The world lost a legendary Navy attack pilot and naval officer with the death of Captain (retired) Ralph C. “Mouse” Miko, USN on July 10, 2016.
Captain Miko was born August 24, 1950, in Rantoul, Illinois, and was a 1973 graduate of Florida State University. Captain Miko was commissioned an ensign in 1974, and served in the Attack Squadron 176 Thunderbolts, Attack Squadron 55 Warhorses, and Attack Squadron 85 Black Falcons. During his ten major overseas deployments, including his tour as the Carrier Air Wing 7 Landing Signal Officer, Captain Miko participated in combat operations off the coast of Libya (1986), and the entirety of Operation Desert Storm (1991). By the pinnacle of his career as the commanding officer of VA-85, he had been awarded the Commander Michael G. Hoff Award, as 1988 Attack Aviator of the Year, and had earned two Distinguished Flying Crosses (with the Combat “V”), three individual air medals (with the Combat “V”), and numerous additional unit and campaign awards. Captain Miko amassed an astonishing 4,600 flight hours in seven types of aircraft, and 1,100 “traps”, and the long-standing records of the Navy’s Tailhook Association indicate that he may have literally been the finest carrier aviator of all time, with 42 “Top Ten” Awards, for his performance behind the ship — for unsurpassed precision in his carrier landing skills. One of the most extraordinary A-6 Intruder pilots throughout the Atlantic Fleet, there are hundreds of aviators, officers, and the very finest enlisted personnel who would have unhesitatingly followed him anywhere, under even the most demanding operational and intense combat conditions.
Captain Miko ended his Naval career with tours on the NATO staff in Belgium, and on the staff of the Chief of Naval Operations. Upon retirement in 2001, he became a much-loved community leader in Derby Line, where he remained, until a final move to Murrayville, Georgia, in 2015. Captain Miko is survived by his wife, Jennie, originally from Tallahassee, Florida; their two children and spouses, Edward and Marcee, and Samantha and Mike; three grandchildren; his parents and four siblings; and a very long list of close relatives who will miss him dearly.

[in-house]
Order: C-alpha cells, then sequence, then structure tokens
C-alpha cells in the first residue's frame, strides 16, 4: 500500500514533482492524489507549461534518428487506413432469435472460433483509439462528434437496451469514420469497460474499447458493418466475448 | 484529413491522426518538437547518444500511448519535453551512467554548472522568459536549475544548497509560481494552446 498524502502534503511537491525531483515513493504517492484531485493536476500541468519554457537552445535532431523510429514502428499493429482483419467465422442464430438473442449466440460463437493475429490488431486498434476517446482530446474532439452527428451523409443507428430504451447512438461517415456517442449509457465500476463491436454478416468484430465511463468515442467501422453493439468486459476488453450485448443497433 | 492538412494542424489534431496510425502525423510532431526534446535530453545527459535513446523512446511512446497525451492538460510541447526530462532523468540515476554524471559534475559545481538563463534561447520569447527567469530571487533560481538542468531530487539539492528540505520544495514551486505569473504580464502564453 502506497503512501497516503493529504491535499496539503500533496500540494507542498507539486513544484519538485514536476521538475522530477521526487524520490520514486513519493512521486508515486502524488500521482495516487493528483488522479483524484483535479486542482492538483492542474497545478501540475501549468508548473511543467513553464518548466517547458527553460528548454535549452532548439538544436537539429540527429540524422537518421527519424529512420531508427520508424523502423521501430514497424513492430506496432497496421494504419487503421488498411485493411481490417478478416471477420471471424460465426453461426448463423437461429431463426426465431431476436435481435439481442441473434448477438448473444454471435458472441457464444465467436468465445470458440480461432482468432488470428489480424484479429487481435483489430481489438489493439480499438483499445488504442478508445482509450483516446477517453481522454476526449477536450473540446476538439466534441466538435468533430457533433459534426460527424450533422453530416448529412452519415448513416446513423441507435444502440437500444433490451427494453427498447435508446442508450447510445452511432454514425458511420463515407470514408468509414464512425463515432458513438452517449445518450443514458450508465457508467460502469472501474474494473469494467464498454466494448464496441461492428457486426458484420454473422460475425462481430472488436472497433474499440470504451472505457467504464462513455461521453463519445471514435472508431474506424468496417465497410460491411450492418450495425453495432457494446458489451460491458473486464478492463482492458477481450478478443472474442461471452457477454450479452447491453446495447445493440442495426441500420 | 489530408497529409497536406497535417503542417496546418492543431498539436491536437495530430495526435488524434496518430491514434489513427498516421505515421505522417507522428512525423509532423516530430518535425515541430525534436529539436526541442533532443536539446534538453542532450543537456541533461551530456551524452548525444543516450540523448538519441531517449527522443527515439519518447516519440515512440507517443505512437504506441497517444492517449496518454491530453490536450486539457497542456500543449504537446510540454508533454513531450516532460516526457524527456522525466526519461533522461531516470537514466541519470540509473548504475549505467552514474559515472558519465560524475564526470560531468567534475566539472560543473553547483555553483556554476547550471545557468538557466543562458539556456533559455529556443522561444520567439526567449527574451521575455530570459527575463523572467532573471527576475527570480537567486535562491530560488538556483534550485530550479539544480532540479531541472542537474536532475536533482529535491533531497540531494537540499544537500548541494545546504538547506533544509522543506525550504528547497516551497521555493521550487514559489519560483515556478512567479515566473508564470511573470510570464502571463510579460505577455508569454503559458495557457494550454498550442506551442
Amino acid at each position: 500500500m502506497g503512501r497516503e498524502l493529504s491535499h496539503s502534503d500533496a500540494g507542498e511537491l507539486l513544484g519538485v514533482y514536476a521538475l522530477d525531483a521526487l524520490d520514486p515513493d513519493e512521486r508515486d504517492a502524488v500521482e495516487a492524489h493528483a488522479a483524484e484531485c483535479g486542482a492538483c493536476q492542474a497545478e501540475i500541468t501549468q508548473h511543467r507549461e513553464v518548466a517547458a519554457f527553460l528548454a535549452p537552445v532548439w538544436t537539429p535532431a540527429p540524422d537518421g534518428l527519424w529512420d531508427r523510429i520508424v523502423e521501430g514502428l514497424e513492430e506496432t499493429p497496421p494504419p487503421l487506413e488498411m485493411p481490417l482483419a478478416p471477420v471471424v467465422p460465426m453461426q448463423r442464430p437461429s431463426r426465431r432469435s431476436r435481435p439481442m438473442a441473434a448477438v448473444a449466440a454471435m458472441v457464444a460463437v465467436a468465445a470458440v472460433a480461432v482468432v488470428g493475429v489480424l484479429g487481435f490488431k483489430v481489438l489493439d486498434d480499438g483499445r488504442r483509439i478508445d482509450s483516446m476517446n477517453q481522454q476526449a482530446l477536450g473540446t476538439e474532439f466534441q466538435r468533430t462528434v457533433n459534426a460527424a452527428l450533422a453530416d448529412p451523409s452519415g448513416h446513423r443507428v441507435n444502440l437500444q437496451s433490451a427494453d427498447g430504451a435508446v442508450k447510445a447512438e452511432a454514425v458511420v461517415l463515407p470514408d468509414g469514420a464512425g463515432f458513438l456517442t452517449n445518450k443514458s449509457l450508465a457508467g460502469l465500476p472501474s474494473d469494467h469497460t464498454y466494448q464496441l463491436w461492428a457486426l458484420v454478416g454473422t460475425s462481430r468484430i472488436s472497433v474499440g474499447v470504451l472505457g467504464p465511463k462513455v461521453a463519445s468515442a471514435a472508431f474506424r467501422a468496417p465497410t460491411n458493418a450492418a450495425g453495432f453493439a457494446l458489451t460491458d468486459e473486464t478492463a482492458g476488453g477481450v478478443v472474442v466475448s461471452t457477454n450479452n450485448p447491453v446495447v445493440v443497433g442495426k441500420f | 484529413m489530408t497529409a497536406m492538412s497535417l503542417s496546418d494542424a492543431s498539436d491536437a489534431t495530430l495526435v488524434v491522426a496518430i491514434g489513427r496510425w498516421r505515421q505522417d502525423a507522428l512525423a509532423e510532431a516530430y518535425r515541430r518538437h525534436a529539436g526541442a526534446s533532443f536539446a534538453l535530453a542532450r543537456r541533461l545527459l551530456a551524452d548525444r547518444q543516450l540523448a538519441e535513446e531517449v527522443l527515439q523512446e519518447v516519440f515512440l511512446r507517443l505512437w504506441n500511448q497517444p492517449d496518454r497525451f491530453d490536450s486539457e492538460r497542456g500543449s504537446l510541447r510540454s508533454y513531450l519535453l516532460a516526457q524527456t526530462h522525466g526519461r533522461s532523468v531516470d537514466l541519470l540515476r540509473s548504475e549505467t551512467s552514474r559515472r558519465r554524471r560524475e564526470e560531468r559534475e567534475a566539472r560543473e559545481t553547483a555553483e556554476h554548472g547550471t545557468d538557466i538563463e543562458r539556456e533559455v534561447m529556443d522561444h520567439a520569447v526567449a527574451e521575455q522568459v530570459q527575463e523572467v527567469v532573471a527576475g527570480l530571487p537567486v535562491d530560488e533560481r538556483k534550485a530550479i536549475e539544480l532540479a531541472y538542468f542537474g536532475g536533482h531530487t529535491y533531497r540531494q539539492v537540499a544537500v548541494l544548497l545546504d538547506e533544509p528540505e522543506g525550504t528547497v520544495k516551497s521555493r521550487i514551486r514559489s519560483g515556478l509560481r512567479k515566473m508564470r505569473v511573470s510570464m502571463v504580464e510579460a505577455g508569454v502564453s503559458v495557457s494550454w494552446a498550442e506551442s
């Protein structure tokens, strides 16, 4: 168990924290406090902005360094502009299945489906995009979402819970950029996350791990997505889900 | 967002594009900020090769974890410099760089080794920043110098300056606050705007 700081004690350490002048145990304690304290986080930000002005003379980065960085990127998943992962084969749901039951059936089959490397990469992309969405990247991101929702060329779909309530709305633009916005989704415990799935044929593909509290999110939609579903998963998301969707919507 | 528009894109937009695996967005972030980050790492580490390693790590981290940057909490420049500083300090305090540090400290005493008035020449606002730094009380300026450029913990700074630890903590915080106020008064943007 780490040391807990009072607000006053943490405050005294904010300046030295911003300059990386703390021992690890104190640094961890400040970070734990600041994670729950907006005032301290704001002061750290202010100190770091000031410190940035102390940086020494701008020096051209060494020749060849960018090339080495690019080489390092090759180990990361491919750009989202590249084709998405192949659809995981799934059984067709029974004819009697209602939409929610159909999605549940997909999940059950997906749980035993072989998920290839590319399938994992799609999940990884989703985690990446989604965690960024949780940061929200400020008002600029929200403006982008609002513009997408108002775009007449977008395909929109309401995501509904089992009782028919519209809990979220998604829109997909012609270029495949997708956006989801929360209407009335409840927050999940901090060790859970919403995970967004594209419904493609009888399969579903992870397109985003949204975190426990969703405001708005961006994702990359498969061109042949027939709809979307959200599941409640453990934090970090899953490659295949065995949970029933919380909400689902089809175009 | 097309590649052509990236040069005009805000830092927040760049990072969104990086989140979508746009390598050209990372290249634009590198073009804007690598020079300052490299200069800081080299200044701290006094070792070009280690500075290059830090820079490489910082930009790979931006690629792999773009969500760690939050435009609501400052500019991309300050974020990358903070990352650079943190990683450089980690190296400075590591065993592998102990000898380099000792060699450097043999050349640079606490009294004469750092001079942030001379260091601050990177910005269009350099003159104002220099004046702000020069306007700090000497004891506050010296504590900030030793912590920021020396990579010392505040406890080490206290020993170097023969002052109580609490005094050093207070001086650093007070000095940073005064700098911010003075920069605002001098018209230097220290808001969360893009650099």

Memorial contributions can be made to the A-6 Intruder Association, Wings Over America, American Cancer Society, St. Jude Children’s Research Hospital, or to the charity of your choice.
John T. Nelson, 80, died Wednesday, July 13, 2016, at the St. Johnsbury Health and Rehabilitation Center following a sudden illness.
Mr. Nelson was born March 30, 1936, in Haverhill, New Hampshire, the son of the late Robert and Lottie (Gochee) Nelson. He grew up in and around St. Johnsbury and graduated from St. Johnsbury Trade School. On September 21, 1956 he married the former Patricia Gilman and shared nearly 60 years together. He was a hunter and fisherman and was able to take fishing trips to Alaska. He enjoyed cutting wood and taking trips to Maine to spend time at the ocean. For over 50 years he worked at Vermont Tap and Die. John was an avid worker, but a very devoted husband, father, grandfather, and great-grandfather.
Survivors include his wife of 60 years, Patricia; son, Michael Nelson, and his wife, Julie, of Orleans; daughter, Terri Nelson of Sheffield; brothers, Donald “Donnie” Nelson, and his wife, Geraldine, of Sheffield, Ronald “Ronnie” Nelson of St. Johnsbury, Phillip “Bingy” Nelson, and his wife, Barb, of St. Johnsbury; sisters, Lillian “Sis” Treagus, and her husband, George, of St. Johnsbury, Florence “Tootie” Matthewson of St. Johnsbury, Ruth “Ruthie” Woodward, and her husband, Leonard, of Danville, Lottie “Jayne” Nelson of Lyndonville, Francis “Frannie” Nelson of Wells River; grandchildren, Elysha Thurston, and her husband, Matt, Christopher Eastman, David “Ben” Nelson, Danielle Nelson, and her husband Tucker Dunlavey, and Tricia Eckhardt; five great-grandchildren: Lilah, Grady, Reed, Jamison, and Elijah; and several nieces and nephews.